What's cooler than a clock that draws the time with a marker? One that does it with a laser of course! Build your own.

Read more on MAKE

The post Telling the Time with Robots, Lasers, and Phosphorescence appeared first on Make: DIY Projects and Ideas for Makers.

New Project: 3D Print a Supersized Seven-Segment Clock

Building your own clock is practically a rite of passage as a Maker. 3D-print this Arduino-based desktop clock with a jumbo seven-segment LED display that glows from within.

Read more on MAKE

The post 3D Print a Supersized Seven-Segment Clock appeared first on Make: DIY Projects, How-Tos, Electronics, Crafts and Ideas for Makers.

What time is it? Explore Galileo board’s real time clock tutorial

In the past weeks we explored how to make a gsm-controlled star light, a touch-screen controlled marionette, and how to learn more about Linux on Intel Galileo Gen 2.

In today’s tutorial  you’ll learn how to create a “Wake up clock” which will turn on and illuminate the room slowly, simulating a morning sunrise. And hopefully, it will make waking up on Mondays a bit easier!

This is the bill of materials:

Intel® Galileo Gen 2 power supply
Arduino Protoshield
LED power supply
1 High power white LED(3v 700mA)
1 1000 ?F Capacitor
1 2.1 mm DC jack-to-screw terminal adaptor
1 10k potentiometer

1 1.8Ohm 2w resistor
1 LM317t voltage regulator
2 10kOhm resistor
1 2n7000 transistor
1 Coin battery holder
Jumper wires
Colored wire
Pin header
1 8 mm magnet
Stiff wire (that is attracted to magnets)
Wood glue
Hot glue sticks
4 mm MDF components – lasercut according to drawing
Plexiglas components – lasercut according to drawing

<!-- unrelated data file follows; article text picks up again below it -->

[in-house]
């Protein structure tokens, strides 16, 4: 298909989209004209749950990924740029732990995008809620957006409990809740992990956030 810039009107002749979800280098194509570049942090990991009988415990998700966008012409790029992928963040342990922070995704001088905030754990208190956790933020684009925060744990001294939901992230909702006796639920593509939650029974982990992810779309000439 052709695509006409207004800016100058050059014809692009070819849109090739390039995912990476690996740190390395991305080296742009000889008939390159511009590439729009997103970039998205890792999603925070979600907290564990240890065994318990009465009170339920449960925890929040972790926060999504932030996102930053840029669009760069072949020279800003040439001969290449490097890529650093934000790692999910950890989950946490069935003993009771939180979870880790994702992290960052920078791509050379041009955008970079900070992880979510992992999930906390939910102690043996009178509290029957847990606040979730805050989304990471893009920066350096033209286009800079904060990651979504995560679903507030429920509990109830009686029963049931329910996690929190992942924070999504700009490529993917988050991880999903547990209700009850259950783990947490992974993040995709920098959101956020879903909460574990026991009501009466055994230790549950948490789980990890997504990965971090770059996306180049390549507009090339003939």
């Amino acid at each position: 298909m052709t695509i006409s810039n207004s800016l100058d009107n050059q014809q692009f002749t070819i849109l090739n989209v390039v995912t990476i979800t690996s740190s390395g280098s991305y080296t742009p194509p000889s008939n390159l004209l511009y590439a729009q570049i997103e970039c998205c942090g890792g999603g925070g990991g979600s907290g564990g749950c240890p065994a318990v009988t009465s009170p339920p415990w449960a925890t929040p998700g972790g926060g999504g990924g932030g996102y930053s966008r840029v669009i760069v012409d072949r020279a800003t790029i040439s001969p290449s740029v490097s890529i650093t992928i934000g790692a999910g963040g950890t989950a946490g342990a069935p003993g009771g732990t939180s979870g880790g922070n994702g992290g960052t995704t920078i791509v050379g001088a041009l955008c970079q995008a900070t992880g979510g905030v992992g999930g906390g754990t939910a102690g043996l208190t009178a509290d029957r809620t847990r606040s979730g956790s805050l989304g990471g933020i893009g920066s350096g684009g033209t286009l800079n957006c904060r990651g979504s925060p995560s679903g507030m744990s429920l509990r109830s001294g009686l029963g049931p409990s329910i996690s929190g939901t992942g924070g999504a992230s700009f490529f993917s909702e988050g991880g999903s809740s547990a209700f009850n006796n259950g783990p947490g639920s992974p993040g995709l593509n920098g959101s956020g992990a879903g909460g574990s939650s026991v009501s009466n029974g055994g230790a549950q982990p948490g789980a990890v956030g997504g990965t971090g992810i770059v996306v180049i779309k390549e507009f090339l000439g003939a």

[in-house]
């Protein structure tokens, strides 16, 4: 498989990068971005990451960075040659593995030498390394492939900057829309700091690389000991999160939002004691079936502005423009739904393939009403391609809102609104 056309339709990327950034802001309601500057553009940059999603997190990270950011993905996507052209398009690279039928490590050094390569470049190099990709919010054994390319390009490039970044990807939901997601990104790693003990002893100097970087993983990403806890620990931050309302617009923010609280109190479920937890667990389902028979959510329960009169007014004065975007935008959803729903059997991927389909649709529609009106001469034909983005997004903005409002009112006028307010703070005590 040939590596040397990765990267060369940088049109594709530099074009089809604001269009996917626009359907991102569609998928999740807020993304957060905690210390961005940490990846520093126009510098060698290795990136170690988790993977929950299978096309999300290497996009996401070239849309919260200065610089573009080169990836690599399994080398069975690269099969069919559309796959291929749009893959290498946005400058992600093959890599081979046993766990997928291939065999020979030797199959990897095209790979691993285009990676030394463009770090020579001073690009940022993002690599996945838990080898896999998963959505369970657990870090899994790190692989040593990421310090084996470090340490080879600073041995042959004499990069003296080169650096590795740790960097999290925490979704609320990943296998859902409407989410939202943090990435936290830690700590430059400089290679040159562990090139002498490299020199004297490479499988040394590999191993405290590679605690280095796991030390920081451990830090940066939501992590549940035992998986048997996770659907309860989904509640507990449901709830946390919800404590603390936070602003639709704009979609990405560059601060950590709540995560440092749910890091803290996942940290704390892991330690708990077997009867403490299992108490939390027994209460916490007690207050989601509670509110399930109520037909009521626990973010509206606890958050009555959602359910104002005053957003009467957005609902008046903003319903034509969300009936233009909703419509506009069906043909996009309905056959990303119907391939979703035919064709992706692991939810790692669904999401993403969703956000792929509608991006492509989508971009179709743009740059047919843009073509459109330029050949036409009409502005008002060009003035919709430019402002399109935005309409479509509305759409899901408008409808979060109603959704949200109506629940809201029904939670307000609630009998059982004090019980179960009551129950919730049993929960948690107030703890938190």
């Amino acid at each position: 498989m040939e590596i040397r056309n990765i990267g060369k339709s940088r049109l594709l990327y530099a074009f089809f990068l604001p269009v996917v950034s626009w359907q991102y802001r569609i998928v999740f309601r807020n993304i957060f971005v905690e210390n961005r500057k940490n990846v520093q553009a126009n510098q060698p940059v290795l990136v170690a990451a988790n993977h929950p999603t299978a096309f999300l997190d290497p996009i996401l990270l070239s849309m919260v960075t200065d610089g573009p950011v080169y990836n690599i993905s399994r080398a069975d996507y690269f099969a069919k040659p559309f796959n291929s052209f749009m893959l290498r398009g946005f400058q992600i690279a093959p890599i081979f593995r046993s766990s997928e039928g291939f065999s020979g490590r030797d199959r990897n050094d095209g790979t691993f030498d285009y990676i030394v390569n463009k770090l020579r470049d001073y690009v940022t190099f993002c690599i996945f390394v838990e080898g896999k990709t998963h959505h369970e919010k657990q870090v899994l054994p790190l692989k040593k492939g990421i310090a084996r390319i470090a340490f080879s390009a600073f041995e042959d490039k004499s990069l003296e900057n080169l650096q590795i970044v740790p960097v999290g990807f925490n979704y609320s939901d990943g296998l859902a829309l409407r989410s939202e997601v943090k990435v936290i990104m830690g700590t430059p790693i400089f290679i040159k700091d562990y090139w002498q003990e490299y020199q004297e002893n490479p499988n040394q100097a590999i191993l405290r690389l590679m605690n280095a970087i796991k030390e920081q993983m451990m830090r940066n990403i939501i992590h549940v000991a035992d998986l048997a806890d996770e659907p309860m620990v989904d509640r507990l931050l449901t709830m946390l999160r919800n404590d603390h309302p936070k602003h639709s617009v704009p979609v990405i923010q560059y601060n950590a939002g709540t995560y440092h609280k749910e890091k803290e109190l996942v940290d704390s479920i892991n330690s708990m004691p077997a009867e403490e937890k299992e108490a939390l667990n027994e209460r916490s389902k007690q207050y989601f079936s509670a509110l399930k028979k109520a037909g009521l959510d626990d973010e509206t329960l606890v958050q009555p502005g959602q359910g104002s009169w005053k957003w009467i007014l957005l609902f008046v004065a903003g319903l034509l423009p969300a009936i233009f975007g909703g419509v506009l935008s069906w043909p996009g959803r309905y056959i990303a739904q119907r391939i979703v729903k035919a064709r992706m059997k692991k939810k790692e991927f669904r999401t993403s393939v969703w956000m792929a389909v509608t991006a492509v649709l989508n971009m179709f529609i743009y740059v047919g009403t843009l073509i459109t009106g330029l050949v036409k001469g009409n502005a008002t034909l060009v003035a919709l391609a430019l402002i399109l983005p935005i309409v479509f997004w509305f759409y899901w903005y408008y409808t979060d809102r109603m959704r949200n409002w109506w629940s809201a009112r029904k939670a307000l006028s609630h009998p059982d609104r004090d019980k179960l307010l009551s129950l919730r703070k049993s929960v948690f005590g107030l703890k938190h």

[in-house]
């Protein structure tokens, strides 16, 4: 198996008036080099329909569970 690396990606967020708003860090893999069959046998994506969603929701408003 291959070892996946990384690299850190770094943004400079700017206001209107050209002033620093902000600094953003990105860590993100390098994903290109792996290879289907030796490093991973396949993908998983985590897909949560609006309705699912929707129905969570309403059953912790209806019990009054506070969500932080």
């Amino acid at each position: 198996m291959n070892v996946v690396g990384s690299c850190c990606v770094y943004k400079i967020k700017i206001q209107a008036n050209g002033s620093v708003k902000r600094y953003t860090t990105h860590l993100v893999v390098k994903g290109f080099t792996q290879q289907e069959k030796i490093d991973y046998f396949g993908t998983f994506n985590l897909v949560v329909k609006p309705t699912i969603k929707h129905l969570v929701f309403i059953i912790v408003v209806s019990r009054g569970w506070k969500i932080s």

Nuts and bolts

Download the files and learn how to assemble electronics at this link

Various 1 Hz Oscillator Methods


During the fun and enjoyment of experimenting with electronics there will come a time when you need a nice 1 Hz oscillator to generate a square-wave signal to drive something in the circuit. On… off… on… off… for all sorts of things. Perhaps a metronome, to drive a TTL clock, blink some LEDs, or for more nefarious purposes. No matter what you need that magic 1 Hz for – there’s a variety of methods to generate it – some more expensive than others – and some more accurate than others.

A few of you may be thinking “pull out the Arduino” and yes, you could knock out a reasonable 1 Hz – however that’s fine for the bench, but wild overkill for embedding a project as a single purpose. So in this article we’ll run through three oscillator methods that can generate a 1 Hz signal (and other frequencies) using methods that vary in cost, accuracy and difficulty – and don’t rely on mains AC. That will be a topic for another day.

Using a 555 timer IC

You can solve this problem quite well for under a dollar with the 555, however the accuracy is going to heavily rely on having the correct values for the passive components. We’ll use the 555 in astable mode, and from a previous article here’s the circuit:

 And with a 5V power supply, here’s the result:

As you can see the cycle time isn’t the best, which can be attributed to the tolerance of the resistors and capacitor C1. A method to increase the accuracy would be to add small trimpots in series with the resistors (and reduce their value accordingly by the trimpot value) – then measure the output with a frequency counter (etc). whilst adjusting the trimpots. If you’re curious about not using C2, the result of doing so introduces some noise on the rising edge, for example:

So if you’ve no other option, or have the right values for the passives – the 555 can do the job. Or get yourself a 555 and experiment with it, there’s lots of fun to be had with it.

Using a GPS receiver module